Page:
What is Ventricular Septum Defect (VSD)?
Ventricular Septum Defect (VSD) is a type of congenital heart disease in which the ventricular septum (wall between the two ventricles) does not form correctly, leaving a hole or defect there. In normal development process, the interventricular septum closes before the fetus is born, so that oxygenated blood is kept mixing with the de-oxygenated blood. When the interventricular septum does not close, it may cause higher pressure in the heart because of increased blood flow or reduced oxygen to the body. Learn more about Ventricular Septum Defect.
How Is Fetal VSD Diagnosed?
Detection of fetal VSD is done by cardiac ultrasound (echocardiogram) performed between 18 and 22 weeks of pregnancy. The methods typically adopted by doctors and cardiologists are:
Sound waves (ultrasound) are used in this test to produce a moving image of the heart. The test uses sound waves that echo off the fetal heart structure. This test helps doctors to see abnormalities in the baby’s blood flow and heartbeat.
Fetal electrocardiography is similar to routine pregnancy tests. There are two methods to perform this ultrasound.
If the ultrasound is performed through the abdomen, it’s called an abdominal electrocardiography. While performing this test, a patient has to lie down and expose the belly region of the body. A doctor then applies a lubricating jelly to the skin. This jelly prevents friction so that the doctor can move the ultrasound transducer easily over the skin. The transducer sends and receives sound waves over the skin to capture images.
The jelly sends high frequency sound waves through the body. The waves echo when they hit a dense object inside the body like the fetal heart. Transducer is moved on all over the stomach to obtain images of different parts of the fetal heart. After the procedure, jelly is removed from the abdomen and the patient can return to normal activities.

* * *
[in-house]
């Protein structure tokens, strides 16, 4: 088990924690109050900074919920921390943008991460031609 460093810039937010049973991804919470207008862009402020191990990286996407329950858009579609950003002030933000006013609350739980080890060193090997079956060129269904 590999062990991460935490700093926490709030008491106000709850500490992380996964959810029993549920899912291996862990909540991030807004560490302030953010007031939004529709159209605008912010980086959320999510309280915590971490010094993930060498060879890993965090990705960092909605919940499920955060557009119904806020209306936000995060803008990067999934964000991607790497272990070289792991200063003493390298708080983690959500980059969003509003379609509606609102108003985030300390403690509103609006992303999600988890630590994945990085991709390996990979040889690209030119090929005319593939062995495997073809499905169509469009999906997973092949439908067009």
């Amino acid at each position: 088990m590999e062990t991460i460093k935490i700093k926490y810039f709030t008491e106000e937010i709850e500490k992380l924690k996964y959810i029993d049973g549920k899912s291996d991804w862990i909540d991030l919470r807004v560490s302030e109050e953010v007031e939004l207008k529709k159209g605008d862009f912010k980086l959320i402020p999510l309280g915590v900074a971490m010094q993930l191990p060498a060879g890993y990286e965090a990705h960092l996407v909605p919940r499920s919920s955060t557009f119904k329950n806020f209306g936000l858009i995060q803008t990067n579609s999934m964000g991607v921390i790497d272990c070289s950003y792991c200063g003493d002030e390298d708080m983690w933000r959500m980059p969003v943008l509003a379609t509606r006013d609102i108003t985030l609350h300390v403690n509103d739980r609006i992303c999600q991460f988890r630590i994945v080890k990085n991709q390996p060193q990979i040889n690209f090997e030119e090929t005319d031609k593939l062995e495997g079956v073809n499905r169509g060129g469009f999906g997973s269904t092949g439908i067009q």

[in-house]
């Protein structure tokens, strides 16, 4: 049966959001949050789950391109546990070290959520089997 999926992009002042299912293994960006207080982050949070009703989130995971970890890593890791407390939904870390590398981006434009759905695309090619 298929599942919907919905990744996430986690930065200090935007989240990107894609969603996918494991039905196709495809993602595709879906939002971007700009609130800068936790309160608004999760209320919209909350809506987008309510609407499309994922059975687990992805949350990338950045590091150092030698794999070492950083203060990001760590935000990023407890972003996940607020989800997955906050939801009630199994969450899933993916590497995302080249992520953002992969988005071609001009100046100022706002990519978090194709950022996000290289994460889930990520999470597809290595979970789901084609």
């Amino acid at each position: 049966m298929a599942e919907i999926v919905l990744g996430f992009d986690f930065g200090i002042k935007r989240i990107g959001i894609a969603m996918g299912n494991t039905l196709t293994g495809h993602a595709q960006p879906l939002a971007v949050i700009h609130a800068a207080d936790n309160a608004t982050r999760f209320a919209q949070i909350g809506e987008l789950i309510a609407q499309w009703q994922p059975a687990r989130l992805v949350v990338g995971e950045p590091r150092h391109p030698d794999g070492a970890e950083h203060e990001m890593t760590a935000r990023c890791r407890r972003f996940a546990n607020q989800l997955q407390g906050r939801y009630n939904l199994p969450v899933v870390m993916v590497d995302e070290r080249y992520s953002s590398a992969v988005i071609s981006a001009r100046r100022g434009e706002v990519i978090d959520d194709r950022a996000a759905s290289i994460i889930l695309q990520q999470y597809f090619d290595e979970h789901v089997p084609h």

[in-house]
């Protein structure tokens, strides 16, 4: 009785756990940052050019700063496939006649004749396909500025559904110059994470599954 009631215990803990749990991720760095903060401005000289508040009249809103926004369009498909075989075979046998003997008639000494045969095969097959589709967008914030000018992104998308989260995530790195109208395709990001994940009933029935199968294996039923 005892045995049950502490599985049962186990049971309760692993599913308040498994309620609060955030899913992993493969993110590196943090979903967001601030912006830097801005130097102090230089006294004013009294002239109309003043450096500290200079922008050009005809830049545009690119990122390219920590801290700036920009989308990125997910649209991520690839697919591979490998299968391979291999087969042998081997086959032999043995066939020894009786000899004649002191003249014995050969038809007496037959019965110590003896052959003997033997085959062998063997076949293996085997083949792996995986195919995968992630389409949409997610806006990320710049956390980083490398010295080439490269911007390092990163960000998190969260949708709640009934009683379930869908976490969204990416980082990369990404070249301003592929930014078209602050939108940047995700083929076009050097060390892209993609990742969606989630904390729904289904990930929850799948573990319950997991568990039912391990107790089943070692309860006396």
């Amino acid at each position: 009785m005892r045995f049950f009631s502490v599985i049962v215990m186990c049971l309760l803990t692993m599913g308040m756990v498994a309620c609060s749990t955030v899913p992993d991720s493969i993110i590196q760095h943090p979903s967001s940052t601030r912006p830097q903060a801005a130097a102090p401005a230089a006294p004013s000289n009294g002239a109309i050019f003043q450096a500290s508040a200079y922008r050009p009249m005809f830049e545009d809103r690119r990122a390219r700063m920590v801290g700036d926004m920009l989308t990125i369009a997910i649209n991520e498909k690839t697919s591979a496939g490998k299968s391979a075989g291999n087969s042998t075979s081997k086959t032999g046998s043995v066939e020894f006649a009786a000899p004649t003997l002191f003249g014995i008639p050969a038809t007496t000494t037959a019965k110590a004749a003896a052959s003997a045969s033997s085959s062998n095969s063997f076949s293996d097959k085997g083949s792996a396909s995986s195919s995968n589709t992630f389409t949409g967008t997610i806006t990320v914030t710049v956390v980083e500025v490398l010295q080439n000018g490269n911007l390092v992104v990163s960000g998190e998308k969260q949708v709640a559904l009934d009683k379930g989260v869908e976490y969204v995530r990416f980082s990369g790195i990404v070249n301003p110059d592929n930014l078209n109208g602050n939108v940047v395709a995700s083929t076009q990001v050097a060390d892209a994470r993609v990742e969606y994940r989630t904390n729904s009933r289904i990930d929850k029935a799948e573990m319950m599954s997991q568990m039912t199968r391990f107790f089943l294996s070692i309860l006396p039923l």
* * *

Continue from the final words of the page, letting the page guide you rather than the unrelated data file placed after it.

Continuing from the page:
If the ultrasound is performed through the vagina, it’s called a transvaginal electrocardiography. In this test, a patient is asked to undress from the waist down and lie on the exam table. Doctor then inserts a probe into the vagina and the probe uses sound waves to create an image of the fetal heart.
Transvaginal electrocardiography is mostly done in the earlier stages of pregnancy and it may provide clear images of the heart.
Techniques Used in Ultrasound Echocardiography
This technique is used to see the clear structure and motion of heart structures. A 2D echo view appears to be cone-shaped on the monitor allowing motion of the heart structures to be observed. This enables the doctors to evaluate various structures of the heart.
This technique is used to measure and analyze blood flow through the heart. The amount of blood pumped out with each beat is a clear indication of the heart functioning.
It is an enhanced form of Doppler echocardiography. Different colors are used to indicate the direction of blood flow. This clarifies interpretation of the Doppler images.
What Happens After Fetal Electrocardiography?
If the results in an ultrasound are normal, the patient is discharged and asked to revisit if late prenatal tests require it. If a problem is found in the quality of images because of the fetal growth, the patient may need to follow up echo on a later date. If there is a defect in the heart, the doctor may ask for detailed diagnosis and counseling.
Importance of Fetal Echocardiography in the Diagnosis of Ventricular Septal Defect (VSD)
Since heart defects can’t be repaired before delivery, it would be good if they are diagnosed at an early stage so a delivery can be planned. Early diagnosis can help in scheduling the birth of the baby with a neonatal intensive care and to prepare early treatment for the newborn baby such as through a surgical procedure for VSD.